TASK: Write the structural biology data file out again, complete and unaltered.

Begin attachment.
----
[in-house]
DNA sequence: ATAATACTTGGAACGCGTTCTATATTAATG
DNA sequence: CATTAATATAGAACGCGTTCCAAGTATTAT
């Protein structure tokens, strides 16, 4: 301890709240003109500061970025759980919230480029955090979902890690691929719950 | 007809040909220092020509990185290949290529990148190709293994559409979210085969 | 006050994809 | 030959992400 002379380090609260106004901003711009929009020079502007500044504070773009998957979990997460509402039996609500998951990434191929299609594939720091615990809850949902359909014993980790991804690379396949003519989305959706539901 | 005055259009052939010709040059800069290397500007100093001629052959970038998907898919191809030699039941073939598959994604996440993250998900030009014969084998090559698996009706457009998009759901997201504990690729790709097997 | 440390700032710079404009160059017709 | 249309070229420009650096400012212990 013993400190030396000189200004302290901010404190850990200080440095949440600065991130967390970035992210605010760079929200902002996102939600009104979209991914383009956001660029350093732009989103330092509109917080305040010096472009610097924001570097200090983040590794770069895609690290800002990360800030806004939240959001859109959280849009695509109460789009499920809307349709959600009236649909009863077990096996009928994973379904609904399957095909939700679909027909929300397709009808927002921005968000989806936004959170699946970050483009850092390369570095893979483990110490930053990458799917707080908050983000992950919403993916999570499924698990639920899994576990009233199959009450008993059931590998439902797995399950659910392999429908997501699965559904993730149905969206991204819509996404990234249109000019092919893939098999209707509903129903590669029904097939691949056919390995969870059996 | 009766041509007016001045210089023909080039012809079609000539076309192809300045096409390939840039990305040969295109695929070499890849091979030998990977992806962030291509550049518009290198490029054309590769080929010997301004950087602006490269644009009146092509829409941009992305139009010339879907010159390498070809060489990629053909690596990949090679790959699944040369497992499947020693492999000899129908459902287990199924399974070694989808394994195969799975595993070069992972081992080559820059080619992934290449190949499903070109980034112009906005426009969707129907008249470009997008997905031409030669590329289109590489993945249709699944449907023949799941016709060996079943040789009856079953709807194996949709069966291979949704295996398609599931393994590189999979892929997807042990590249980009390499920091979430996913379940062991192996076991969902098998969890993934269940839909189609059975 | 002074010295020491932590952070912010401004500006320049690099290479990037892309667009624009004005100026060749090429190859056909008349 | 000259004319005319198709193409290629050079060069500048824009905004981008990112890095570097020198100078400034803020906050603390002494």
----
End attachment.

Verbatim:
[in-house]
DNA sequence: ATAATACTTGGAACGCGTTCTATATTAATG
DNA sequence: CATTAATATAGAACGCGTTCCAAGTATTAT
């Protein structure tokens, strides 16, 4: 301890709240003109500061970025759980919230480029955090979902890690691929719950 | 007809040909220092020509990185290949290529990148190709293994559409979210085969 | 006050994809 | 030959992400 002379380090609260106004901003711009929009020079502007500044504070773009998957979990997460509402039996609500998951990434191929299609594939720091615990809850949902359909014993980790991804690379396949003519989305959706539901 | 005055259009052939010709040059800069290397500007100093001629052959970038998907898919191809030699039941073939598959994604996440993250998900030009014969084998090559698996009706457009998009759901997201504990690729790709097997 | 440390700032710079404009160059017709 | 249309070229420009650096400012212990 013993400190030396000189200004302290901010404190850990200080440095949440600065991130967390970035992210605010760079929200902002996102939600009104979209991914383009956001660029350093732009989103330092509109917080305040010096472009610097924001570097200090983040590794770069895609690290800002990360800030806004939240959001859109959280849009695509109460789009499920809307349709959600009236649909009863077990096996009928994973379904609904399957095909939700679909027909929300397709009808927002921005968000989806936004959170699946970050483009850092390369570095893979483990110490930053990458799917707080908050983000992950919403993916999570499924698990639920899994576990009233199959009450008993059931590998439902797995399950659910392999429908997501699965559904993730149905969206991204819509996404990234249109000019092919893939098999209707509903129903590669029904097939691949056919390995969870059996 | 009766041509007016001045210089023909080039012809079609000539076309192809300045096409390939840039990305040969295109695929070499890849091979030998990977992806962030291509550049518009290198490029054309590769080929010997301004950087602006490269644009009146092509829409941009992305139009010339879907010159390498070809060489990629053909690596990949090679790959699944040369497992499947020693492999000899129908459902287990199924399974070694989808394994195969799975595993070069992972081992080559820059080619992934290449190949499903070109980034112009906005426009969707129907008249470009997008997905031409030669590329289109590489993945249709699944449907023949799941016709060996079943040789009856079953709807194996949709069966291979949704295996398609599931393994590189999979892929997807042990590249980009390499920091979430996913379940062991192996076991969902098998969890993934269940839909189609059975 | 002074010295020491932590952070912010401004500006320049690099290479990037892309667009624009004005100026060749090429190859056909008349 | 000259004319005319198709193409290629050079060069500048824009905004981008990112890095570097020198100078400034803020906050603390002494």